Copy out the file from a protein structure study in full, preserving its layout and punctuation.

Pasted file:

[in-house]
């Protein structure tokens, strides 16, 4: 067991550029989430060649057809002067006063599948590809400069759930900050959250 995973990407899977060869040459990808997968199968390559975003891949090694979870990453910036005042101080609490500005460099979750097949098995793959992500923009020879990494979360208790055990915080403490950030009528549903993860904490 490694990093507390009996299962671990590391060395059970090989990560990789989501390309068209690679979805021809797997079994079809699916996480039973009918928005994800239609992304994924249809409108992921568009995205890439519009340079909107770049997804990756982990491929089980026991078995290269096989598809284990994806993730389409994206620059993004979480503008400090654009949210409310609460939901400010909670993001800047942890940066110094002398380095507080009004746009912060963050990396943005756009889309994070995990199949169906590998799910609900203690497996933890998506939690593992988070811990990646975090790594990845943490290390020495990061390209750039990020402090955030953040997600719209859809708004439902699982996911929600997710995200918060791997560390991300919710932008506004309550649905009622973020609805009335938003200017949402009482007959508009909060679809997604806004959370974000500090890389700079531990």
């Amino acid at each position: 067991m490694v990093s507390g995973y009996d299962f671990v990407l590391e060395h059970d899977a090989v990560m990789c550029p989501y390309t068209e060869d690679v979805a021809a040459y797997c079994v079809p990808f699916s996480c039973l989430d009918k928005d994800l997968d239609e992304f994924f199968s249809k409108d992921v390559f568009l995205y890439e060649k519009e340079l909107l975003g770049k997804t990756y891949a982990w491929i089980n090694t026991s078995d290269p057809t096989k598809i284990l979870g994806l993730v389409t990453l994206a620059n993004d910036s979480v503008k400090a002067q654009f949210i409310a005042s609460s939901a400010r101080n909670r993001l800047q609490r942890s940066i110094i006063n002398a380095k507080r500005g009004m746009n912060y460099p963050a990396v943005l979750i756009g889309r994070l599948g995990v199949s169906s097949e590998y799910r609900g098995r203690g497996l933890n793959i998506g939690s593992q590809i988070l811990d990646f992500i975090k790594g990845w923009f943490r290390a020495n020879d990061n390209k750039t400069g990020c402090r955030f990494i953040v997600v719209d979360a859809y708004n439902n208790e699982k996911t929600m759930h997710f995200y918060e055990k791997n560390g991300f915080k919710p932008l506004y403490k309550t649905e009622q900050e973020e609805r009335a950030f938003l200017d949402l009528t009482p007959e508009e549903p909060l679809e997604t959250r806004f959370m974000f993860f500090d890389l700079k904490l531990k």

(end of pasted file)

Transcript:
[in-house]
């Protein structure tokens, strides 16, 4: 067991550029989430060649057809002067006063599948590809400069759930900050959250 995973990407899977060869040459990808997968199968390559975003891949090694979870990453910036005042101080609490500005460099979750097949098995793959992500923009020879990494979360208790055990915080403490950030009528549903993860904490 490694990093507390009996299962671990590391060395059970090989990560990789989501390309068209690679979805021809797997079994079809699916996480039973009918928005994800239609992304994924249809409108992921568009995205890439519009340079909107770049997804990756982990491929089980026991078995290269096989598809284990994806993730389409994206620059993004979480503008400090654009949210409310609460939901400010909670993001800047942890940066110094002398380095507080009004746009912060963050990396943005756009889309994070995990199949169906590998799910609900203690497996933890998506939690593992988070811990990646975090790594990845943490290390020495990061390209750039990020402090955030953040997600719209859809708004439902699982996911929600997710995200918060791997560390991300919710932008506004309550649905009622973020609805009335938003200017949402009482007959508009909060679809997604806004959370974000500090890389700079531990």
């Amino acid at each position: 067991m490694v990093s507390g995973y009996d299962f671990v990407l590391e060395h059970d899977a090989v990560m990789c550029p989501y390309t068209e060869d690679v979805a021809a040459y797997c079994v079809p990808f699916s996480c039973l989430d009918k928005d994800l997968d239609e992304f994924f199968s249809k409108d992921v390559f568009l995205y890439e060649k519009e340079l909107l975003g770049k997804t990756y891949a982990w491929i089980n090694t026991s078995d290269p057809t096989k598809i284990l979870g994806l993730v389409t990453l994206a620059n993004d910036s979480v503008k400090a002067q654009f949210i409310a005042s609460s939901a400010r101080n909670r993001l800047q609490r942890s940066i110094i006063n002398a380095k507080r500005g009004m746009n912060y460099p963050a990396v943005l979750i756009g889309r994070l599948g995990v199949s169906s097949e590998y799910r609900g098995r203690g497996l933890n793959i998506g939690s593992q590809i988070l811990d990646f992500i975090k790594g990845w923009f943490r290390a020495n020879d990061n390209k750039t400069g990020c402090r955030f990494i953040v997600v719209d979360a859809y708004n439902n208790e699982k996911t929600m759930h997710f995200y918060e055990k791997n560390g991300f915080k919710p932008l506004y403490k309550t649905e009622q900050e973020e609805r009335a950030f938003l200017d949402l009528t009482p007959e508009e549903p909060l679809e997604t959250r806004f959370m974000f993860f500090d890389l700079k904490l531990k």